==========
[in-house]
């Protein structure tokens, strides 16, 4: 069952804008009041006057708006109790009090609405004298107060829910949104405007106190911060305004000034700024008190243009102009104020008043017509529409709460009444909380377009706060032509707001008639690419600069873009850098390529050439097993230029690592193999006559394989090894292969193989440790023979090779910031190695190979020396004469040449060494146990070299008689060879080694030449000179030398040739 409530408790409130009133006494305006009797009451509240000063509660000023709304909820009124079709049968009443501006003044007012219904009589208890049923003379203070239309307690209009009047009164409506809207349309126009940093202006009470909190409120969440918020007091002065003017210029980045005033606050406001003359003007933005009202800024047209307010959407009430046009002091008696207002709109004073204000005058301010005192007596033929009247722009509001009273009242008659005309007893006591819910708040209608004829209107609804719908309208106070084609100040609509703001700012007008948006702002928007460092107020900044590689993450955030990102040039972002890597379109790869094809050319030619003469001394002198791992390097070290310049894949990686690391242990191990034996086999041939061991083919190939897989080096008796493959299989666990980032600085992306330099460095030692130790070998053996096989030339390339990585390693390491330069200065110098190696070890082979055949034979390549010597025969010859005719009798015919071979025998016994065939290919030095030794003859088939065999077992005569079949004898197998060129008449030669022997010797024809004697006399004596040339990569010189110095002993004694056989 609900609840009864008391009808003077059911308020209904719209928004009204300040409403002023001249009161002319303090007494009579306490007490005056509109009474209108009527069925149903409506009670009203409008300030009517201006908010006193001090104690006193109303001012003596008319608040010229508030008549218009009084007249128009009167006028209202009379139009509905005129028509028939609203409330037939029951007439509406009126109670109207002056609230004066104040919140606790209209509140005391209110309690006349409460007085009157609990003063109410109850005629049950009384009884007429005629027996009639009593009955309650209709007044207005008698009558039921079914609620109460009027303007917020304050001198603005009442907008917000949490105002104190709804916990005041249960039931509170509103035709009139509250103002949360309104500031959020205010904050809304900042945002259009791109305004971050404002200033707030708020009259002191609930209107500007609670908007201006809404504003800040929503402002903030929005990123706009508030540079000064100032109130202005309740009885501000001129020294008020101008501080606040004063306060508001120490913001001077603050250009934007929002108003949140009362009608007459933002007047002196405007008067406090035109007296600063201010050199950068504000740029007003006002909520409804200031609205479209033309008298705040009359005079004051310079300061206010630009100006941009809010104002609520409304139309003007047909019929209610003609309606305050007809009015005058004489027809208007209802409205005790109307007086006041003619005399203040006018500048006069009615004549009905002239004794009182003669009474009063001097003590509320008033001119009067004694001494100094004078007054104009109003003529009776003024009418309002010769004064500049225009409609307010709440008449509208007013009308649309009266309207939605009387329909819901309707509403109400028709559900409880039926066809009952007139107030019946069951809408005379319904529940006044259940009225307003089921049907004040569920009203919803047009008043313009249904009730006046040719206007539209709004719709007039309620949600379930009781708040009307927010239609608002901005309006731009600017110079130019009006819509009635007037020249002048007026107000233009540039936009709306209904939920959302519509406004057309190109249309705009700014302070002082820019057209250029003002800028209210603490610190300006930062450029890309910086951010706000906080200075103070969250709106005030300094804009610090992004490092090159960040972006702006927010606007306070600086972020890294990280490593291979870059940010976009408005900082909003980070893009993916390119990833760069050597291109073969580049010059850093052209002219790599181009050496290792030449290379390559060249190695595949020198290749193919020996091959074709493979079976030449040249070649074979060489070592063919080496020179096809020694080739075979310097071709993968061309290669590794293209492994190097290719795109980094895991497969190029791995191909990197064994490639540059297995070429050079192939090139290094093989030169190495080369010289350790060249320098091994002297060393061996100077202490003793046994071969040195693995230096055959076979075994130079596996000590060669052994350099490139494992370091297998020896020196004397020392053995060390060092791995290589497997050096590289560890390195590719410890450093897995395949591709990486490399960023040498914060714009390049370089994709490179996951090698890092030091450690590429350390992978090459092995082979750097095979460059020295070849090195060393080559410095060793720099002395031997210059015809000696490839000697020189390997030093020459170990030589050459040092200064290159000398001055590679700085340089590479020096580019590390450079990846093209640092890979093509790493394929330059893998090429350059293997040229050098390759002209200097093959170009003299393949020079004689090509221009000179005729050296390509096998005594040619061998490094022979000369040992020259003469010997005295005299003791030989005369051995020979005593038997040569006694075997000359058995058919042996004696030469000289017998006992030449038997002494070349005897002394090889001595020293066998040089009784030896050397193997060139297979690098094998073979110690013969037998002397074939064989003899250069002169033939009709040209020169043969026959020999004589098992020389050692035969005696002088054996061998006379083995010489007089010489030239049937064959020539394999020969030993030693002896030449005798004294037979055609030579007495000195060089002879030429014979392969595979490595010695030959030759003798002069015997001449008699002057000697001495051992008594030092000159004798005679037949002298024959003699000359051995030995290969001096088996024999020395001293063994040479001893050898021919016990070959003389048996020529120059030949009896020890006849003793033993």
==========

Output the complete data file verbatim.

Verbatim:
[in-house]
């Protein structure tokens, strides 16, 4: 069952804008009041006057708006109790009090609405004298107060829910949104405007106190911060305004000034700024008190243009102009104020008043017509529409709460009444909380377009706060032509707001008639690419600069873009850098390529050439097993230029690592193999006559394989090894292969193989440790023979090779910031190695190979020396004469040449060494146990070299008689060879080694030449000179030398040739 409530408790409130009133006494305006009797009451509240000063509660000023709304909820009124079709049968009443501006003044007012219904009589208890049923003379203070239309307690209009009047009164409506809207349309126009940093202006009470909190409120969440918020007091002065003017210029980045005033606050406001003359003007933005009202800024047209307010959407009430046009002091008696207002709109004073204000005058301010005192007596033929009247722009509001009273009242008659005309007893006591819910708040209608004829209107609804719908309208106070084609100040609509703001700012007008948006702002928007460092107020900044590689993450955030990102040039972002890597379109790869094809050319030619003469001394002198791992390097070290310049894949990686690391242990191990034996086999041939061991083919190939897989080096008796493959299989666990980032600085992306330099460095030692130790070998053996096989030339390339990585390693390491330069200065110098190696070890082979055949034979390549010597025969010859005719009798015919071979025998016994065939290919030095030794003859088939065999077992005569079949004898197998060129008449030669022997010797024809004697006399004596040339990569010189110095002993004694056989 609900609840009864008391009808003077059911308020209904719209928004009204300040409403002023001249009161002319303090007494009579306490007490005056509109009474209108009527069925149903409506009670009203409008300030009517201006908010006193001090104690006193109303001012003596008319608040010229508030008549218009009084007249128009009167006028209202009379139009509905005129028509028939609203409330037939029951007439509406009126109670109207002056609230004066104040919140606790209209509140005391209110309690006349409460007085009157609990003063109410109850005629049950009384009884007429005629027996009639009593009955309650209709007044207005008698009558039921079914609620109460009027303007917020304050001198603005009442907008917000949490105002104190709804916990005041249960039931509170509103035709009139509250103002949360309104500031959020205010904050809304900042945002259009791109305004971050404002200033707030708020009259002191609930209107500007609670908007201006809404504003800040929503402002903030929005990123706009508030540079000064100032109130202005309740009885501000001129020294008020101008501080606040004063306060508001120490913001001077603050250009934007929002108003949140009362009608007459933002007047002196405007008067406090035109007296600063201010050199950068504000740029007003006002909520409804200031609205479209033309008298705040009359005079004051310079300061206010630009100006941009809010104002609520409304139309003007047909019929209610003609309606305050007809009015005058004489027809208007209802409205005790109307007086006041003619005399203040006018500048006069009615004549009905002239004794009182003669009474009063001097003590509320008033001119009067004694001494100094004078007054104009109003003529009776003024009418309002010769004064500049225009409609307010709440008449509208007013009308649309009266309207939605009387329909819901309707509403109400028709559900409880039926066809009952007139107030019946069951809408005379319904529940006044259940009225307003089921049907004040569920009203919803047009008043313009249904009730006046040719206007539209709004719709007039309620949600379930009781708040009307927010239609608002901005309006731009600017110079130019009006819509009635007037020249002048007026107000233009540039936009709306209904939920959302519509406004057309190109249309705009700014302070002082820019057209250029003002800028209210603490610190300006930062450029890309910086951010706000906080200075103070969250709106005030300094804009610090992004490092090159960040972006702006927010606007306070600086972020890294990280490593291979870059940010976009408005900082909003980070893009993916390119990833760069050597291109073969580049010059850093052209002219790599181009050496290792030449290379390559060249190695595949020198290749193919020996091959074709493979079976030449040249070649074979060489070592063919080496020179096809020694080739075979310097071709993968061309290669590794293209492994190097290719795109980094895991497969190029791995191909990197064994490639540059297995070429050079192939090139290094093989030169190495080369010289350790060249320098091994002297060393061996100077202490003793046994071969040195693995230096055959076979075994130079596996000590060669052994350099490139494992370091297998020896020196004397020392053995060390060092791995290589497997050096590289560890390195590719410890450093897995395949591709990486490399960023040498914060714009390049370089994709490179996951090698890092030091450690590429350390992978090459092995082979750097095979460059020295070849090195060393080559410095060793720099002395031997210059015809000696490839000697020189390997030093020459170990030589050459040092200064290159000398001055590679700085340089590479020096580019590390450079990846093209640092890979093509790493394929330059893998090429350059293997040229050098390759002209200097093959170009003299393949020079004689090509221009000179005729050296390509096998005594040619061998490094022979000369040992020259003469010997005295005299003791030989005369051995020979005593038997040569006694075997000359058995058919042996004696030469000289017998006992030449038997002494070349005897002394090889001595020293066998040089009784030896050397193997060139297979690098094998073979110690013969037998002397074939064989003899250069002169033939009709040209020169043969026959020999004589098992020389050692035969005696002088054996061998006379083995010489007089010489030239049937064959020539394999020969030993030693002896030449005798004294037979055609030579007495000195060089002879030429014979392969595979490595010695030959030759003798002069015997001449008699002057000697001495051992008594030092000159004798005679037949002298024959003699000359051995030995290969001096088996024999020395001293063994040479001893050898021919016990070959003389048996020529120059030949009896020890006849003793033993």